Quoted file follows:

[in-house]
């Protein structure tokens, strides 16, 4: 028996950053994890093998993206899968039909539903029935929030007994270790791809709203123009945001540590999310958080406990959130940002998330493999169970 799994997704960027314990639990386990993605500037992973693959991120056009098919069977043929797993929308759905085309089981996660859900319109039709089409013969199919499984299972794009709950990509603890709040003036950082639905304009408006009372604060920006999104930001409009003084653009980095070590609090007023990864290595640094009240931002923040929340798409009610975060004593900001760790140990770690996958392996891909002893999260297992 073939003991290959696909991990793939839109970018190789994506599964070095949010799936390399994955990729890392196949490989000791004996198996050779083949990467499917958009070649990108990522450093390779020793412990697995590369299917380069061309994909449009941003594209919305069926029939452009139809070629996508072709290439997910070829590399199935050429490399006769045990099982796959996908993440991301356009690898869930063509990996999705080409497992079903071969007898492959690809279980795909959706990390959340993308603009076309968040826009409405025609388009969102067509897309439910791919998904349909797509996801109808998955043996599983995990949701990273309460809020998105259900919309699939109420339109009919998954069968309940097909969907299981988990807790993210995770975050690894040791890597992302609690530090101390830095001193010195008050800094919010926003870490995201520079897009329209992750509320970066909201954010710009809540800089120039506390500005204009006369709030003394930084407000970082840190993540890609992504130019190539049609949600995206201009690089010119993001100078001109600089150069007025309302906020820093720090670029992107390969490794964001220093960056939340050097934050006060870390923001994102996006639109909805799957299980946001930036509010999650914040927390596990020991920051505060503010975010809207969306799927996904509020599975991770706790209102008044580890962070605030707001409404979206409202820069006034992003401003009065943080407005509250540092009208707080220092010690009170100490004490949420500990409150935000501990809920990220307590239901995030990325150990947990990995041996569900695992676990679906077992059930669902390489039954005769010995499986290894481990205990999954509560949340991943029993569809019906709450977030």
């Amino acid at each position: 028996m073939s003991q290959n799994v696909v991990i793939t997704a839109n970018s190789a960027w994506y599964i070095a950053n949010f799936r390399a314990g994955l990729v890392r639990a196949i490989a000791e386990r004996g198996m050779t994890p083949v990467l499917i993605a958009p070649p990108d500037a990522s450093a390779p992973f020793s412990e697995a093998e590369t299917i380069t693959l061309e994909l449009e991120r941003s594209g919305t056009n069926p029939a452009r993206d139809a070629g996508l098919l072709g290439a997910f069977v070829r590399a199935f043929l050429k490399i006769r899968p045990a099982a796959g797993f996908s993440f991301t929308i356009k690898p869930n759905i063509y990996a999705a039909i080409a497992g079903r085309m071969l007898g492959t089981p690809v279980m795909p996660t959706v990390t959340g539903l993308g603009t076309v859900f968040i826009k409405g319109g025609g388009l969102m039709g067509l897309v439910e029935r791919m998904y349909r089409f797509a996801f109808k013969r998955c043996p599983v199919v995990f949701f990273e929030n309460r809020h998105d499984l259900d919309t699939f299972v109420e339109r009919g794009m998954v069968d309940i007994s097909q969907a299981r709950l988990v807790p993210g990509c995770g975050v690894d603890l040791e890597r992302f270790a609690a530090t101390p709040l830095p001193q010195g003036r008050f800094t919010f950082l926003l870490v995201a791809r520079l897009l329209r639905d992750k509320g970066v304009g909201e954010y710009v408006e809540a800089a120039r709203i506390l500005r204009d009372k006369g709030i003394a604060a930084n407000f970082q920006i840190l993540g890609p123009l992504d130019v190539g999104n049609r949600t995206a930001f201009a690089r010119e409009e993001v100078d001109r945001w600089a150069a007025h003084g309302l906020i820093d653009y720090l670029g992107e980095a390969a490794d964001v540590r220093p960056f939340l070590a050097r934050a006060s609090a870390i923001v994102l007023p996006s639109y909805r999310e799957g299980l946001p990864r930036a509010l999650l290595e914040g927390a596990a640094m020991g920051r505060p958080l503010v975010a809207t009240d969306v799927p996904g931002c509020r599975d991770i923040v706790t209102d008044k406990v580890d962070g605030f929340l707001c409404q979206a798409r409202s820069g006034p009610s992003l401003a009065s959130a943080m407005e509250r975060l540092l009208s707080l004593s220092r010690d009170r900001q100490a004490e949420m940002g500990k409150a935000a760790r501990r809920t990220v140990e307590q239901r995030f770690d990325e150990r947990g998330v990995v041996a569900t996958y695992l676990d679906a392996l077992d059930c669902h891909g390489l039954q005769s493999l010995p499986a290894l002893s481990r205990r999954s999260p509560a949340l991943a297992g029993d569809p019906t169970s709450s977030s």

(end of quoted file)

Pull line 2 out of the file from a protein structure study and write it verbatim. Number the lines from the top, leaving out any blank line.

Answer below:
């Protein structure tokens, strides 16, 4: 028996950053994890093998993206899968039909539903029935929030007994270790791809709203123009945001540590999310958080406990959130940002998330493999169970 799994997704960027314990639990386990993605500037992973693959991120056009098919069977043929797993929308759905085309089981996660859900319109039709089409013969199919499984299972794009709950990509603890709040003036950082639905304009408006009372604060920006999104930001409009003084653009980095070590609090007023990864290595640094009240931002923040929340798409009610975060004593900001760790140990770690996958392996891909002893999260297992 073939003991290959696909991990793939839109970018190789994506599964070095949010799936390399994955990729890392196949490989000791004996198996050779083949990467499917958009070649990108990522450093390779020793412990697995590369299917380069061309994909449009941003594209919305069926029939452009139809070629996508072709290439997910070829590399199935050429490399006769045990099982796959996908993440991301356009690898869930063509990996999705080409497992079903071969007898492959690809279980795909959706990390959340993308603009076309968040826009409405025609388009969102067509897309439910791919998904349909797509996801109808998955043996599983995990949701990273309460809020998105259900919309699939109420339109009919998954069968309940097909969907299981988990807790993210995770975050690894040791890597992302609690530090101390830095001193010195008050800094919010926003870490995201520079897009329209992750509320970066909201954010710009809540800089120039506390500005204009006369709030003394930084407000970082840190993540890609992504130019190539049609949600995206201009690089010119993001100078001109600089150069007025309302906020820093720090670029992107390969490794964001220093960056939340050097934050006060870390923001994102996006639109909805799957299980946001930036509010999650914040927390596990020991920051505060503010975010809207969306799927996904509020599975991770706790209102008044580890962070605030707001409404979206409202820069006034992003401003009065943080407005509250540092009208707080220092010690009170100490004490949420500990409150935000501990809920990220307590239901995030990325150990947990990995041996569900695992676990679906077992059930669902390489039954005769010995499986290894481990205990999954509560949340991943029993569809019906709450977030």